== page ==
Visual culture, pornography and censorship APAFT

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late seventeenth or eighteenth century a period that historians now term the ‘consumer revolution’

Hogarth is one artist who exemplifies this shift in consumption

Thomas Rowlandson, whose successful explicit satirical prints are suggestive of a new, more broadly based market in pornography.

Tis successful ‘sex effect’ can also be seen in popular books, music videos, and TV soaps and films, where sex, like violence, is used to heighten the presence of the associated product in the mind of the consumer.

The need to make products stand out in a crown market by using sex inevitably erodes those cultural constraints once imposed and maintained by religion.

What was once enacted only furtively, in private, between consenting adults, behind closed doors, can now be seen – perhaps not explicitly – in many movies, books, magazines, and still without restriction on the internet. Music videos, and now the internet have accelerated this erosion of what were once the ‘acceptable’ boundaries fixed by religion and its moral sanctions.

This can be seen most clearly when we compare, for example, how violence and sex are now treated in our society. For vilence, was traditionally recognised to be a moral evil equivalent to ‘fornication’ which was described as a serious offence to ‘god and man’ many times in the bible.

Graphically hacking a woman or child to pieces with a sword might earn a ‘MA’ classification fro a film, while explicit love making will earn it the dubious and confusing ‘adult only’ classification – suggesting to the young that sex is in fact still a sin, whilst killing is just an unavoidable part of life.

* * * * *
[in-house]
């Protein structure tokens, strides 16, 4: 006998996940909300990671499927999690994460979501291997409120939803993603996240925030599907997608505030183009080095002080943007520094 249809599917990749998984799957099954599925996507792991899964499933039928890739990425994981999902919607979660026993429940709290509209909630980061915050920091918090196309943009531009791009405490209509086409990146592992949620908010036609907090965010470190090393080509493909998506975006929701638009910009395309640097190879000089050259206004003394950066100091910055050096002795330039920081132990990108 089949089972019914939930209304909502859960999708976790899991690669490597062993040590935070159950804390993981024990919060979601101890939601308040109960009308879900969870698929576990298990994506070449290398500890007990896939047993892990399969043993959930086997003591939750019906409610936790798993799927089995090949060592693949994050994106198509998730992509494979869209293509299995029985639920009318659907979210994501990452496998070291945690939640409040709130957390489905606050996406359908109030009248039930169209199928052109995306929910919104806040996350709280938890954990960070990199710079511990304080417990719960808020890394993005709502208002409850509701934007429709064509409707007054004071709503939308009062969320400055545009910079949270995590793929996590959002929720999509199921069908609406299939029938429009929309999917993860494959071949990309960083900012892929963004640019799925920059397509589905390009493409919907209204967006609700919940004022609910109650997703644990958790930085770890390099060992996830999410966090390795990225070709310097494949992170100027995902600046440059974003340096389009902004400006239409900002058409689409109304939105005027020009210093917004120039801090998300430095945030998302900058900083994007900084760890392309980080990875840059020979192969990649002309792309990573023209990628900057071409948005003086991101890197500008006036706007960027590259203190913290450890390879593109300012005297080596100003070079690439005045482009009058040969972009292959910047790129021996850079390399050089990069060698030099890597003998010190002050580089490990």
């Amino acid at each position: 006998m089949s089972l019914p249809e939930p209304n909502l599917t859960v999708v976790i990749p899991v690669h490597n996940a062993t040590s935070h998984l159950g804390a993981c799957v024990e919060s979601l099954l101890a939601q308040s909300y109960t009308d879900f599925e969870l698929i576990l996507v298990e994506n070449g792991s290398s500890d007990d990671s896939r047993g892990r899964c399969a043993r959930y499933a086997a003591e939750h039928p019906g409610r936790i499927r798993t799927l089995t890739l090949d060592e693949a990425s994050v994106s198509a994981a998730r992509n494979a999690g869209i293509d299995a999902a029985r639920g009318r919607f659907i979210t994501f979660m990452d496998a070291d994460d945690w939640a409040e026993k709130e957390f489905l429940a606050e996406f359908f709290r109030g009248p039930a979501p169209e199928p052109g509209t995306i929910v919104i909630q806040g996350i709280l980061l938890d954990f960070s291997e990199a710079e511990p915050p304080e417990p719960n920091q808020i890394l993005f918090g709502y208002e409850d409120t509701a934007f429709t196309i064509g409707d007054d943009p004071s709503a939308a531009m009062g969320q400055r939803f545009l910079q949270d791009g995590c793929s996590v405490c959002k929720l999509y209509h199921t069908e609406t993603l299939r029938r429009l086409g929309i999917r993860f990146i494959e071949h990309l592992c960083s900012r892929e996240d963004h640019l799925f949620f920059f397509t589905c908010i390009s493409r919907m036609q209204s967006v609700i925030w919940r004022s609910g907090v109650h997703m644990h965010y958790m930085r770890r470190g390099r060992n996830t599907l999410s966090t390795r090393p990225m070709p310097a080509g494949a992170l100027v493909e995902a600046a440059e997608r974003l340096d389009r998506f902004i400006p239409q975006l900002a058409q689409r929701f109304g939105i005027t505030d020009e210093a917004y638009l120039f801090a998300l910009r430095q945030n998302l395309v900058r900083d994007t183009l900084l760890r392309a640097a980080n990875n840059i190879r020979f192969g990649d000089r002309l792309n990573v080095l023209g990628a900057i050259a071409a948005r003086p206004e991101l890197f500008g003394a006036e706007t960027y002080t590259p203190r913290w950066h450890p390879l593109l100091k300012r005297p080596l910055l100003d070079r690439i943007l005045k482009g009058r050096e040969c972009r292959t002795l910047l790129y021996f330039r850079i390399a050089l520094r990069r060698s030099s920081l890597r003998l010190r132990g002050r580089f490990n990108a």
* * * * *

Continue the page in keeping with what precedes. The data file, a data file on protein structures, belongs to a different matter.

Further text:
These are mostly a legacy of the hot house atmosphere of denial and suppression that clouded sicussions of sexuality in the nineteenth century, but are still tenaciously drawn upon to justify censorship and even prosecution.

sexploitation of consumerism – wether to utilise its imagery, shock its complacency, or simply to try and be more truthful about the still buried roles of sex in our life.

This double game is constantly legitimised and reinforced in our popular culture – images of sensuality, and sexuality, are routinely exploited for profit, but individual expressions of sexuality are routinely denigrated, catorgrised as ‘unmanly’ or perverse, or concealed for ‘under the counter sale’.

Crocker, Robert. Visual culture, pornography and censorship [online]. Artlink, v.18, no.3, Sept 1998: 6-8. Availability: ISSN: 0727-1239. [cited 09 Mar 11].

via Informit – Artlink – Fulltext – Visual culture, pornography and censorship APAFT.

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